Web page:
2 US education and analysis of history as well as current problems suffers from a largely Euro-centric bias.
2 In the final analysis pluralism means sharing of power. Minorities need creative tools of making sure their voices are heard I the policy-making circles.

4 "Race Relations in the US ('99)"
Speakers at this meeting included Prof. Inamul Haq, civil rights attorney Kamran Memon, and the editor of the "Muslim Journal" Ayesha Mustafa. Speakers were able to demonstrate that Islam categorically rejects racism. Muslims have handled race better than others and by and large avoided the worst effects of racism. A seminar was done in an urban location in a town hall type format on the anniversary of Mayor Harold Washington's death. Diverse group in attendance and coverage by the TV station WGN in their evening news. Select abstracts from this conference will be part of “The Handbook for Congress”.

2 Muslims historically have been able to avoid the holocaust type of race-based violence against fellow humans.
2 There is nothing in Muslim theology that would allow them to rationalize racism. This fact is in direct contrast to the theologies of at least three other major world religions.
2 There is need to combat stereotyping, that leads to racism, at many levels. The conference provided specific recommendations for achieving these goals.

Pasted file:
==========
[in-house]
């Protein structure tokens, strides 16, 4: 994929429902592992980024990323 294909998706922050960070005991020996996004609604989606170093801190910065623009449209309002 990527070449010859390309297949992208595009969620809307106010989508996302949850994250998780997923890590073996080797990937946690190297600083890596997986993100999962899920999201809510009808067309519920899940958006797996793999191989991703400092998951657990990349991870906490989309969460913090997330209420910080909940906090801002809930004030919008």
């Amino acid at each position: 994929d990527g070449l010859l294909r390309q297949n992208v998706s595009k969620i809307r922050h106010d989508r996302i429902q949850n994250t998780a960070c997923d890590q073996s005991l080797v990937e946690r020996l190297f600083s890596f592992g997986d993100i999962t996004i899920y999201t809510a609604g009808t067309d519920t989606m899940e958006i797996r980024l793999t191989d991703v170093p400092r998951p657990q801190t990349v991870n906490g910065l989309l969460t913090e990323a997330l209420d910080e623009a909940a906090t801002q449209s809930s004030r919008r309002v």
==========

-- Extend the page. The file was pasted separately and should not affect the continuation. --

4 "Muslims in America: Opportunities and Challenges" -Book published in 1998.

2 Dr. John E Woods: "Imagining and Stereotyping Islam".
2 Prof. Asad Husain (With help from his son Imran Husain): "A Brief History and Demographics of Muslims in the U.S.".
2 Dr. Sulayman Nyang: "Foreword". Commentary on the way the Muslim community has evolved in this country with special emphasis on the Sufi and the African -American movements.
2 Javeed Akhter: "Pro active vision for Muslim Americans"
"Structurally, stereotyping takes the form of a "vicious regression". Rooted in ignorance, misconceptions, and negative images or attitudes, the stereotype provides a distorted mental picture or set of images which develop through reductionism into prejudice, bias, and eventually racism." - John Woods